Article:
Tips to Train Your Bladder to Reduce Bathroom Trips

The inability to make it to the bathroom in time after feeling the sudden need to urinate is one of the symptoms of an overactive bladder. Find out what causes an overactive bladder and how you may get your bladder under control.

If you really need to use the restroom, you should go. A stretched bladder makes it more difficult to “hold it” until it’s empty. The problem is that there is such a thing as going too often. It’s common for people to use the restroom seven times a day.

An overactive bladder is one in which pee is unexpectedly released from the urinary storage organ. An overactive bladder causes a frequent need to urinate because of abnormal muscle contractions in the bladder. Urgency incontinence develops when one has a sudden and intense need to urinate but is unable to get to a restroom in time.

You may have an overactive bladder if you have two or more of the following symptoms.

  • Have the sudden, intense need to urinate promptly
  • Urinate eight or more times a day or two or more times at night. 
  • Spit up urine after experiencing an urgent need to urinate

 However, bladder training can be helpful. Here’s how. 

You Should Be Careful With Your Drinks

If you have an overactive bladder, drinking 10 to 12 glasses of water a day (80 to 96 ounces) may make you have to use the restroom too frequently, every hour or two. Women should drink when thirsty, but no more than 70 ounces per day. 

Additionally, stay away from alcohol and coffee due to their diuretic effects, which encourage the excretion of water and salt from the body and increase the frequency of urination.

Log Use of the Restroom

Keeping a voiding journal is the first step in bladder training.

Keep track of how much you drink and how often you urinate for a few days. You can use this data as a starting point in your efforts to cut down on car rides.

Keeping a voiding diary while you’re training your bladder is a great way to track your progress and keep yourself encouraged.

Time Voiding

Using the data from your urination log, establish a regular schedule for going to the restroom. Then, during your awake hours, use a stopwatch or interval timer to ensure you stick to your routine.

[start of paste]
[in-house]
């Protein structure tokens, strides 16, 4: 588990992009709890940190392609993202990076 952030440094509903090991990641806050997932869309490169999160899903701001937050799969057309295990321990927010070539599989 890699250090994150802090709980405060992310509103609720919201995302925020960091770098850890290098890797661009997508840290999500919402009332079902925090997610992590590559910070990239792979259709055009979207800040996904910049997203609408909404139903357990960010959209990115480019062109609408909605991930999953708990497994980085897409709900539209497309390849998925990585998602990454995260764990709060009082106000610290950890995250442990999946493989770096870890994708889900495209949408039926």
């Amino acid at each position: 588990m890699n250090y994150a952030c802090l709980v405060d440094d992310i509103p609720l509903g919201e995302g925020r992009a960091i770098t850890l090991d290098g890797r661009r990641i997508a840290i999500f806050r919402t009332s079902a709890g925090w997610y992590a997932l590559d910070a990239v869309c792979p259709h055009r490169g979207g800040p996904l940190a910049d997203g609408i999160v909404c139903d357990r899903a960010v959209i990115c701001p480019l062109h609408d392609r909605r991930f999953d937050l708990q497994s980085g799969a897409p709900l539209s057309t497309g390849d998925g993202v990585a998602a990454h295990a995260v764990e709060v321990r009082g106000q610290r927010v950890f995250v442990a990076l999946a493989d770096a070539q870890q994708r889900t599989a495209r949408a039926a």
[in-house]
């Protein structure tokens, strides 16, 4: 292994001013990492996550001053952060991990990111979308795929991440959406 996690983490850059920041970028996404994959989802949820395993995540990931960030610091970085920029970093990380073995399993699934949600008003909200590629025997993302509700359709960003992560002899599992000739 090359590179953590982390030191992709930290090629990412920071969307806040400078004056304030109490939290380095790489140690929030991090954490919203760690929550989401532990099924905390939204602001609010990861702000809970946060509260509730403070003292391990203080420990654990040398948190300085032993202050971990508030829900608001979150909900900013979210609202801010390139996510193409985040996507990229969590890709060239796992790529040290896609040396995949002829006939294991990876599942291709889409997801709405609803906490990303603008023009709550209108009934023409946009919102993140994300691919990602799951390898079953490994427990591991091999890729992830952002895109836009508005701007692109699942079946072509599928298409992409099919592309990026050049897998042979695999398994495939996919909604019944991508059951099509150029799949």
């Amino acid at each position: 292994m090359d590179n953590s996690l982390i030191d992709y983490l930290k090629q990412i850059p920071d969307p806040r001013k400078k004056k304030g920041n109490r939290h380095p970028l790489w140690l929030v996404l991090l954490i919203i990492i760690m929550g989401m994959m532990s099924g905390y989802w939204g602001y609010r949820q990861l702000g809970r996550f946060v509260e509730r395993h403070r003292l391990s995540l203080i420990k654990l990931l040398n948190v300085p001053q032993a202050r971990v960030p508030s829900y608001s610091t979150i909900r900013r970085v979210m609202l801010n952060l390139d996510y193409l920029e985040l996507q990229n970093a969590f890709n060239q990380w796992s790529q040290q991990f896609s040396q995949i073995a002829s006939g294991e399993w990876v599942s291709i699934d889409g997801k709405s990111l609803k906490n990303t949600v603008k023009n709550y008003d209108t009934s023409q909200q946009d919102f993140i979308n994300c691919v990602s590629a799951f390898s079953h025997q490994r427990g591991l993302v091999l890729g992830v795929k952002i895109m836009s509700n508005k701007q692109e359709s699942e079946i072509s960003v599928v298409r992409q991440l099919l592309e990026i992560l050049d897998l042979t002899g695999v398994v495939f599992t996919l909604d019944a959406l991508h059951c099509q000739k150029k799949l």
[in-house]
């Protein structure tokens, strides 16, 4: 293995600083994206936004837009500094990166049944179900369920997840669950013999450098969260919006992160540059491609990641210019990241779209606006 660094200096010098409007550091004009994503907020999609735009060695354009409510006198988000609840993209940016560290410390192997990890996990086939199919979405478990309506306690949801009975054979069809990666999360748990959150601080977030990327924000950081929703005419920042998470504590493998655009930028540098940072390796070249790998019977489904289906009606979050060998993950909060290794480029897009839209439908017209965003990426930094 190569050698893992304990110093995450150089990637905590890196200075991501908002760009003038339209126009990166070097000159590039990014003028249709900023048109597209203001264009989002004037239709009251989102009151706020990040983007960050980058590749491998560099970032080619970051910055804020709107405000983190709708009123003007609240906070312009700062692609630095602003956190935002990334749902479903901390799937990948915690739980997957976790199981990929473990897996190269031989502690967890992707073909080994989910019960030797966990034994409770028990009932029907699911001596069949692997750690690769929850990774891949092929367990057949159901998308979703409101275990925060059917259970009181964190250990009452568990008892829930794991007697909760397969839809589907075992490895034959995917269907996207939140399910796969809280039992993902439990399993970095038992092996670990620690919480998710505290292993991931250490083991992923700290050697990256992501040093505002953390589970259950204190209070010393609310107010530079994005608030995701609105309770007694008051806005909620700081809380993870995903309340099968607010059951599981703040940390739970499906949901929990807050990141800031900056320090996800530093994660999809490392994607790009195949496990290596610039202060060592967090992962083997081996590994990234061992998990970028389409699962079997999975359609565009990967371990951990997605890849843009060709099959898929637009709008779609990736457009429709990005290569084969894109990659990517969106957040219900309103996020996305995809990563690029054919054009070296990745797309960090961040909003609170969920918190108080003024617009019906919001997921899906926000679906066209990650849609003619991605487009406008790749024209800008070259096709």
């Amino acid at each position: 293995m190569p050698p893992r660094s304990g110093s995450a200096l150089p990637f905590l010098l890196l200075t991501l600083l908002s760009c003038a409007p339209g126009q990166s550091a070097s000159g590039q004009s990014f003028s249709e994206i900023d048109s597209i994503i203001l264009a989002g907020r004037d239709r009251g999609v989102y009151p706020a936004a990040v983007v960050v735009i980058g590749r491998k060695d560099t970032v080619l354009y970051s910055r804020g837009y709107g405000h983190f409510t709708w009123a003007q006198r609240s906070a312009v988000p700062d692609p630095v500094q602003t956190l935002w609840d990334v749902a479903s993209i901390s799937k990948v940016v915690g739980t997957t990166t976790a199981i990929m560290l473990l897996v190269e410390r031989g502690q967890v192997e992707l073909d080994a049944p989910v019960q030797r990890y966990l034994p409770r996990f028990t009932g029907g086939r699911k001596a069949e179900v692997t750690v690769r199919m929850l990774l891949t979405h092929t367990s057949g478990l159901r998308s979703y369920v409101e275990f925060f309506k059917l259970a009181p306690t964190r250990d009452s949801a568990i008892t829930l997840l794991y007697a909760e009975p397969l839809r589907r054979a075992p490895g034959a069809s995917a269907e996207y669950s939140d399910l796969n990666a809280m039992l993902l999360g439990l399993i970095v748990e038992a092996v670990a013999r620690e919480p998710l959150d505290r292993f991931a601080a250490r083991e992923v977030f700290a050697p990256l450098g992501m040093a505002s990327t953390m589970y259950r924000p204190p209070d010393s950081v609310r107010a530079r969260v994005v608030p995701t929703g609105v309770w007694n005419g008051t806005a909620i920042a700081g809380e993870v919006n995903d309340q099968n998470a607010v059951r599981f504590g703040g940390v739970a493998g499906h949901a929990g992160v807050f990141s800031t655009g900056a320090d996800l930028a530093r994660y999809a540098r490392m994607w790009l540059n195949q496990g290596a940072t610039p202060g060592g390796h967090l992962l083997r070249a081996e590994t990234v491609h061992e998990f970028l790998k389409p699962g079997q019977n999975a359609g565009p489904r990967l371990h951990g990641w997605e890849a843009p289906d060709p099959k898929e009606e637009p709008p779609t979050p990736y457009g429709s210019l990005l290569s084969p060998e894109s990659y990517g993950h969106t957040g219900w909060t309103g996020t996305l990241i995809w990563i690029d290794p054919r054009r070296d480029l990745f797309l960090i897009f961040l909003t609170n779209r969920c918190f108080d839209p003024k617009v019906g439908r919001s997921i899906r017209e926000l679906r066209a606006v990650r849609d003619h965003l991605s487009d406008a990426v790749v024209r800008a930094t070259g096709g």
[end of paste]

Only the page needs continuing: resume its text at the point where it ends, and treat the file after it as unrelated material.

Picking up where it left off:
It’s called “timed voiding” when this happens. Even if you aren’t in urgent need to go to the bathroom, you should still go ahead and empty your bladder when the timer goes off. When you first open your eyes in the morning, you should also go to the bathroom and urinate. Only get up in the middle of the night if you absolutely have to use the restroom.

Lengthen the Intervals Between Visits

After you’ve established a regular urination routine, you can add 15 minutes to the amount of time you wait between visits. Example: if you urinate every hour and 15 minutes, try holding it for an hour and a half for a week.

You have an hour and 45 minutes from the time you’re ready to start shooting until you need to stop. The goal is to urinate around every three hours, but the exact schedule is flexible.

Five Minutes Please

Try to resist the temptation to leave five minutes early.

You can control your urge to urinate by using methods such as Kegel exercises and deep breathing. If you are able to “mind over bladder,” then continue with your routine; otherwise, you should use the restroom and start over.

Keep Waiting

Bladder training can take up to three months, and you may experience a few setbacks along the way. Patients may expect to see consistent improvement within six weeks, with some experiencing results within a week.

Perform Kegel Exercises

The effectiveness of bladder training can be considerably enhanced by performing Kegel exercises, which entail clenching the muscles around the vagina in a way that mimics “raising” your pelvic floor.

About half of the women complete the Kegel exercises improperly, so its recommends having a healthcare expert watch you as you do them. Starting with 10 fast contractions and then 10 “reps” held for five to ten seconds each is what usually recommended. Try to complete two or three sets daily.

Count on Biofeedback as an Option

A lot of people struggle to learn the proper form when performing Kegel exercises. Biofeedback is a useful technique that can be applied.

A sensor-equipped device is surgically implanted in the patient in order to track the contractions of the pelvic floor muscles. Sensors worn on the anus are used for therapy, or a little tampon-like device is implanted in the vagina.

If you’re doing Kegels correctly, and if your contractions are strong enough, you’ll receive visual or aural feedback as you exercise.

To try vaginal weights

By targeting the correct muscles, vaginal weights can be an effective tool in the fight against bladder leakage during Kegel exercises. You may have heard of devices that claim to improve pelvic muscles when placed in the vagina; they are often weighted cones or balls.

They are hardly a miracle cure, though. Using weights is not more helpful than doing Kegels by themselves or using electrostimulation.

Don’t go ordering them from the catalog without first consulting with your doctor. It may be a waste of money and a very disheartening experience.

Seek Help

While self-training is possible, having a professional’s guidance is invaluable.

It’s human nature to slack off on exercise, Encouragement, and comments can help you stay on track.

If you need help with bladder control, your doctor can recommend you to a physical therapist who specializes in the area, or some of the best incontinence pads for the time being or to a nurse practitioner who specializes in continence.

So don’t hesitate to ask for help.

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